YouTube Looks to Go Mobile

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YouTube announced its plans to branch out into the mobile marketplace at the OgivlyOne Digital Media Summit. But with no clear monetization strategy and pending copyright issues, the endeavor could be met with several snares and pitfalls along the way.

The transition from fixed platforms to mobile technology is becoming an imperative focus these days for content providers, who are looking to infuse an even greater sense of “virality” throughout online communities in regards to their products.

This week, Google unveiled a new client for mobile Gmail to the public. Also, the blogosphere has been rampant with rumors anew concerning the iPhone, based mostly on partnership initiatives between Cingular and Apple, and Apple’s new speech recognition patents.

Clearly, content mobility is becoming a major focus among the leaders in the digital sphere. At the same time, consumers and industry experts alike are always eagerly awaiting the “next big thing” in mobile content.

Enter YouTube, who announced plans this week to bring its popular video-sharing model to the mobile marketplace.

According to co-founder Chad Hurley, the company is aiming toward making its mobile debut sometime within the next year.

So what obstacles stand in between YouTube and a mobile network of plugged-in Tubers?

For starters, the company has no current plans for a revenue model to support a mobile venture. YouTube’s advertising model for its web site isn’t going to translate as easily to a Blackberry Pearl or a Palm Treo. So monetization is going to be one of the primary hurdles the company will have to overcome to enter the mobile market.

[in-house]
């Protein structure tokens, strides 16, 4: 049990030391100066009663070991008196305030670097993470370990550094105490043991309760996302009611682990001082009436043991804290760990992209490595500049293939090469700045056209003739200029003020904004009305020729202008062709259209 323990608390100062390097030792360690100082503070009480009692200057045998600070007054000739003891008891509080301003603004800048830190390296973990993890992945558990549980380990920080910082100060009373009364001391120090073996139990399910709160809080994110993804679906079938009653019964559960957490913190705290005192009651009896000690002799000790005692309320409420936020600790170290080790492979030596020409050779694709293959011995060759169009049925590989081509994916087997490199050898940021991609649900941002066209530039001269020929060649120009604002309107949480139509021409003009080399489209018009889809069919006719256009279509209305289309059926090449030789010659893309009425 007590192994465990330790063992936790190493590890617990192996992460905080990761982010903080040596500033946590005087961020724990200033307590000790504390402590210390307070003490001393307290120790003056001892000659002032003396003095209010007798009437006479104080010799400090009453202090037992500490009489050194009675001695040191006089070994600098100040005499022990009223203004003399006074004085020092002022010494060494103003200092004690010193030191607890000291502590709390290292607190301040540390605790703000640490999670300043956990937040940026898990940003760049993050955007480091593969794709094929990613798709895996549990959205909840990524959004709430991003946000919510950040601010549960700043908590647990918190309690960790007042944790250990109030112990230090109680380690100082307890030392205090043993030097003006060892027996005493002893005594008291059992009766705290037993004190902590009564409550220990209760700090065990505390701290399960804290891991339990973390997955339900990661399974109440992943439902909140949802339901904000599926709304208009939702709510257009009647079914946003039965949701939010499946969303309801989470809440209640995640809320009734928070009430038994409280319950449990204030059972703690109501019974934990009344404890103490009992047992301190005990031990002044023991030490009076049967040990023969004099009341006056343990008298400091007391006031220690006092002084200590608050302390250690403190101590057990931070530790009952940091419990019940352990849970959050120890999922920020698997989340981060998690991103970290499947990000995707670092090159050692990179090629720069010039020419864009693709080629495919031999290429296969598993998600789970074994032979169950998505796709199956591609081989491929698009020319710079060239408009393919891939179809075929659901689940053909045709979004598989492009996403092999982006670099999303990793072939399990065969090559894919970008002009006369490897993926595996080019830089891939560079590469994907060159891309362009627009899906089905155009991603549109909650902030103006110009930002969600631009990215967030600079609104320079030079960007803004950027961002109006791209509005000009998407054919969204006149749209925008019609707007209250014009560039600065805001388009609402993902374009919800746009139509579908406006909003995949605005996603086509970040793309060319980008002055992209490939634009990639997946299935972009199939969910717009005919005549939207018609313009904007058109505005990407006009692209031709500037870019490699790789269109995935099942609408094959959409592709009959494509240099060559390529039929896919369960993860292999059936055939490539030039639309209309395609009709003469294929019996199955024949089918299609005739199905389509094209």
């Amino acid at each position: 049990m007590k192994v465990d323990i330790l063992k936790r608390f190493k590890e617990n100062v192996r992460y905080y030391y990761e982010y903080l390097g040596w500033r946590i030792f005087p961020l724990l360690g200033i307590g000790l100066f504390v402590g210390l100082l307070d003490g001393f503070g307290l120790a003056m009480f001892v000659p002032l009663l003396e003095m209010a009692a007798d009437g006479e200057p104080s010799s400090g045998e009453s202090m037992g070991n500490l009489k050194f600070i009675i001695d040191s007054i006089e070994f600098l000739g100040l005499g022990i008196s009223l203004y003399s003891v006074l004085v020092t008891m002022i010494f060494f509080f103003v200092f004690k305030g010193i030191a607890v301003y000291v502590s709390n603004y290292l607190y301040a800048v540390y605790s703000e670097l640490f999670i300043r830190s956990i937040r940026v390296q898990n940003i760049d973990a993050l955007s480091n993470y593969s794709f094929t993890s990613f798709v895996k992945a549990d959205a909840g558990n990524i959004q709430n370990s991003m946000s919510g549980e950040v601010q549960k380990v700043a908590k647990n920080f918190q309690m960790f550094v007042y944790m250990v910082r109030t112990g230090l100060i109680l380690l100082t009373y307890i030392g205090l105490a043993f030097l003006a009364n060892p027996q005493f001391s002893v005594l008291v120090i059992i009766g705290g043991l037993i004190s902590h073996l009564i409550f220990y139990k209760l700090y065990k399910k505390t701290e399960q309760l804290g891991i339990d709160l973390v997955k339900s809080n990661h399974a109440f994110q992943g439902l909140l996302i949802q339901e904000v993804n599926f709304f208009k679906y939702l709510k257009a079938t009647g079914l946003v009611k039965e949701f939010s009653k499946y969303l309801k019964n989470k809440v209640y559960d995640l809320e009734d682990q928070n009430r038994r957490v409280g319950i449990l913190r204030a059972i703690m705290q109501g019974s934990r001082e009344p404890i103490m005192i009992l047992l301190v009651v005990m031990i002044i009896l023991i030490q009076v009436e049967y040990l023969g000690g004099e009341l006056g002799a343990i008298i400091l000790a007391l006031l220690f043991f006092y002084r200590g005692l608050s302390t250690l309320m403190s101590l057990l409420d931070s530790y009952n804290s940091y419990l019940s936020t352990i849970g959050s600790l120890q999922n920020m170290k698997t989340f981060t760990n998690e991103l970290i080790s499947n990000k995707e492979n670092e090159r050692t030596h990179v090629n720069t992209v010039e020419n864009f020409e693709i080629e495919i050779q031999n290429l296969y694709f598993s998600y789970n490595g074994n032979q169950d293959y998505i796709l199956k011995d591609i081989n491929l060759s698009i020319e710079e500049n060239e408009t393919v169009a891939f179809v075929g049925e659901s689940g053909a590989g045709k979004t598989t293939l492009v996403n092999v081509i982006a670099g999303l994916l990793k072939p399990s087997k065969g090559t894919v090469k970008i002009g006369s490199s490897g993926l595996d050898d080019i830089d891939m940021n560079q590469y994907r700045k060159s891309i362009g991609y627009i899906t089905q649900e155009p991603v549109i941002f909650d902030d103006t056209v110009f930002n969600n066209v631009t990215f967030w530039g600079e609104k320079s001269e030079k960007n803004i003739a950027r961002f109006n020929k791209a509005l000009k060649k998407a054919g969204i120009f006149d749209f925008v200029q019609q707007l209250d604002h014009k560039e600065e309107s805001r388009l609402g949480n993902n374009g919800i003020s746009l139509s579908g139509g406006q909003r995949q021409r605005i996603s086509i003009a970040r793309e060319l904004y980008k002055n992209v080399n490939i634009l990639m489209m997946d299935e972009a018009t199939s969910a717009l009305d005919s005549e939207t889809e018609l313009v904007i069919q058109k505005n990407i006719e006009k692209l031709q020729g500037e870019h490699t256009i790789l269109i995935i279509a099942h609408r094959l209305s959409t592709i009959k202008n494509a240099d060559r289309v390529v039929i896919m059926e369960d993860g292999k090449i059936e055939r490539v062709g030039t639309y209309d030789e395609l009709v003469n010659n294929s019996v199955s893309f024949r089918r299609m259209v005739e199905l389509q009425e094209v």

YouTube, however, does have a key advantage: limited size of content.

Bandwidth and disk space always factor into the equation when it comes to conceptualizing mobile video. With YouTube only allowing a 10-minute maximum for its clips, however, potential mobile subscribers won’t have to worry so much about the bandwidth constraints for data transfers, or the potential disk space issues should the option of retaining mobile clips become available.

But before all this can happen, YouTube and Google have to settle the potential myriad of copyright issues facing them concerning the site’s video content. If YouTube can establish and maintain content partnerships throughout the recording and broadcast industries, then its venture into the mobile marketplace has the best chance of succeeding.

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Joe is a staff writer for WebProNews. Visit WebProNews for the latest ebusiness news.

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